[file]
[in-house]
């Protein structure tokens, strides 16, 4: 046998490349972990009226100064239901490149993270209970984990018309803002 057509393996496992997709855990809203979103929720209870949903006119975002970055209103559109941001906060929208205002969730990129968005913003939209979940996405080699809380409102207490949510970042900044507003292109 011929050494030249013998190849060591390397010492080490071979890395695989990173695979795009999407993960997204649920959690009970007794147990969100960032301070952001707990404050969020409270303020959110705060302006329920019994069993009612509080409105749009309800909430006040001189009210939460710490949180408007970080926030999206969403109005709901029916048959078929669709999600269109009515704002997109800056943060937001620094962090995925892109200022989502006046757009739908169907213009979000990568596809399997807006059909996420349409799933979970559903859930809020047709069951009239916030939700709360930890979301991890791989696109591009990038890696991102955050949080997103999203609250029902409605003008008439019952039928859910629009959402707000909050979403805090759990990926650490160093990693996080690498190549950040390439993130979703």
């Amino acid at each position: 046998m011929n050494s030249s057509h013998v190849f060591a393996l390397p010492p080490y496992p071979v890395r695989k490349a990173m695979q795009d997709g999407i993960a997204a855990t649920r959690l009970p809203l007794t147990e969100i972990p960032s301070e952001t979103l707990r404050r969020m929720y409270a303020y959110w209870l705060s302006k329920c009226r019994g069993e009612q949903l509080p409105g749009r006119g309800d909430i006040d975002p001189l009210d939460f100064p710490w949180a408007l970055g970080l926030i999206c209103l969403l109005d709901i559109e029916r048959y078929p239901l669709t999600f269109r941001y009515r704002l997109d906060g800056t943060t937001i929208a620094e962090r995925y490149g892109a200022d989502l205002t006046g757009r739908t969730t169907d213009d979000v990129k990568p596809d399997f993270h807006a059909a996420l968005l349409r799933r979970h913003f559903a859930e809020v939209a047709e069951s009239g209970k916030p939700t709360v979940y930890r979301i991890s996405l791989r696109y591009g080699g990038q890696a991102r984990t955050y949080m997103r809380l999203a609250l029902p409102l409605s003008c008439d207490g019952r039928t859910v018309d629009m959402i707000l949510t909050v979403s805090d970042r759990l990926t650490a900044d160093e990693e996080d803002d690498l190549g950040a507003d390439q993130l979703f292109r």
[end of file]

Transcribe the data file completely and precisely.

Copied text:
[in-house]
């Protein structure tokens, strides 16, 4: 046998490349972990009226100064239901490149993270209970984990018309803002 057509393996496992997709855990809203979103929720209870949903006119975002970055209103559109941001906060929208205002969730990129968005913003939209979940996405080699809380409102207490949510970042900044507003292109 011929050494030249013998190849060591390397010492080490071979890395695989990173695979795009999407993960997204649920959690009970007794147990969100960032301070952001707990404050969020409270303020959110705060302006329920019994069993009612509080409105749009309800909430006040001189009210939460710490949180408007970080926030999206969403109005709901029916048959078929669709999600269109009515704002997109800056943060937001620094962090995925892109200022989502006046757009739908169907213009979000990568596809399997807006059909996420349409799933979970559903859930809020047709069951009239916030939700709360930890979301991890791989696109591009990038890696991102955050949080997103999203609250029902409605003008008439019952039928859910629009959402707000909050979403805090759990990926650490160093990693996080690498190549950040390439993130979703």
């Amino acid at each position: 046998m011929n050494s030249s057509h013998v190849f060591a393996l390397p010492p080490y496992p071979v890395r695989k490349a990173m695979q795009d997709g999407i993960a997204a855990t649920r959690l009970p809203l007794t147990e969100i972990p960032s301070e952001t979103l707990r404050r969020m929720y409270a303020y959110w209870l705060s302006k329920c009226r019994g069993e009612q949903l509080p409105g749009r006119g309800d909430i006040d975002p001189l009210d939460f100064p710490w949180a408007l970055g970080l926030i999206c209103l969403l109005d709901i559109e029916r048959y078929p239901l669709t999600f269109r941001y009515r704002l997109d906060g800056t943060t937001i929208a620094e962090r995925y490149g892109a200022d989502l205002t006046g757009r739908t969730t169907d213009d979000v990129k990568p596809d399997f993270h807006a059909a996420l968005l349409r799933r979970h913003f559903a859930e809020v939209a047709e069951s009239g209970k916030p939700t709360v979940y930890r979301i991890s996405l791989r696109y591009g080699g990038q890696a991102r984990t955050y949080m997103r809380l999203a609250l029902p409102l409605s003008c008439d207490g019952r039928t859910v018309d629009m959402i707000l949510t909050v979403s805090d970042r759990l990926t650490a900044d160093e990693e996080d803002d690498l190549g950040a507003d390439q993130l979703f292109r």